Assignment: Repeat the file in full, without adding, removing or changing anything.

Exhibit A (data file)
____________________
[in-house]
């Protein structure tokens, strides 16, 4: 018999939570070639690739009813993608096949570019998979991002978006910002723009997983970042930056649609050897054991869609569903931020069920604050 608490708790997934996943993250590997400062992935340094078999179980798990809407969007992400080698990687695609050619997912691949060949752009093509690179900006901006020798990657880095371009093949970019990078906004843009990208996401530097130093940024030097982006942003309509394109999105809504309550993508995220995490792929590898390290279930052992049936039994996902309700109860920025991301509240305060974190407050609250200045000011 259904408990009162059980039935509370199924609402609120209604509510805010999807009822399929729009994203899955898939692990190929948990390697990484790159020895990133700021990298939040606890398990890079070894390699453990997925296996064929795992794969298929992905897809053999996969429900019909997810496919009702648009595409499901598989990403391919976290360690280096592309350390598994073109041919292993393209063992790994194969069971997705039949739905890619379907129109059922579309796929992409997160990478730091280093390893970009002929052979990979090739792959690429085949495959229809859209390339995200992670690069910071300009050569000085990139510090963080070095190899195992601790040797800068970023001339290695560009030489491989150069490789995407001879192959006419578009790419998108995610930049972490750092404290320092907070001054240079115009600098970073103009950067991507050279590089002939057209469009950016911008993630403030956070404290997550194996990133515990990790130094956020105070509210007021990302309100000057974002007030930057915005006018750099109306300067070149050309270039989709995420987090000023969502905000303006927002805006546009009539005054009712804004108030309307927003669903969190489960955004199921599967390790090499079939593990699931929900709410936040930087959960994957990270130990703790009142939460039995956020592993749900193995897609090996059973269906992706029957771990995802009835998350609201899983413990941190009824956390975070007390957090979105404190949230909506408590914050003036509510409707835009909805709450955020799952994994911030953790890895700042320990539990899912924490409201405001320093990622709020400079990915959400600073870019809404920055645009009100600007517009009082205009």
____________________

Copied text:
[in-house]
């Protein structure tokens, strides 16, 4: 018999939570070639690739009813993608096949570019998979991002978006910002723009997983970042930056649609050897054991869609569903931020069920604050 608490708790997934996943993250590997400062992935340094078999179980798990809407969007992400080698990687695609050619997912691949060949752009093509690179900006901006020798990657880095371009093949970019990078906004843009990208996401530097130093940024030097982006942003309509394109999105809504309550993508995220995490792929590898390290279930052992049936039994996902309700109860920025991301509240305060974190407050609250200045000011 259904408990009162059980039935509370199924609402609120209604509510805010999807009822399929729009994203899955898939692990190929948990390697990484790159020895990133700021990298939040606890398990890079070894390699453990997925296996064929795992794969298929992905897809053999996969429900019909997810496919009702648009595409499901598989990403391919976290360690280096592309350390598994073109041919292993393209063992790994194969069971997705039949739905890619379907129109059922579309796929992409997160990478730091280093390893970009002929052979990979090739792959690429085949495959229809859209390339995200992670690069910071300009050569000085990139510090963080070095190899195992601790040797800068970023001339290695560009030489491989150069490789995407001879192959006419578009790419998108995610930049972490750092404290320092907070001054240079115009600098970073103009950067991507050279590089002939057209469009950016911008993630403030956070404290997550194996990133515990990790130094956020105070509210007021990302309100000057974002007030930057915005006018750099109306300067070149050309270039989709995420987090000023969502905000303006927002805006546009009539005054009712804004108030309307927003669903969190489960955004199921599967390790090499079939593990699931929900709410936040930087959960994957990270130990703790009142939460039995956020592993749900193995897609090996059973269906992706029957771990995802009835998350609201899983413990941190009824956390975070007390957090979105404190949230909506408590914050003036509510409707835009909805709450955020799952994994911030953790890895700042320990539990899912924490409201405001320093990622709020400079990915959400600073870019809404920055645009009100600007517009009082205009």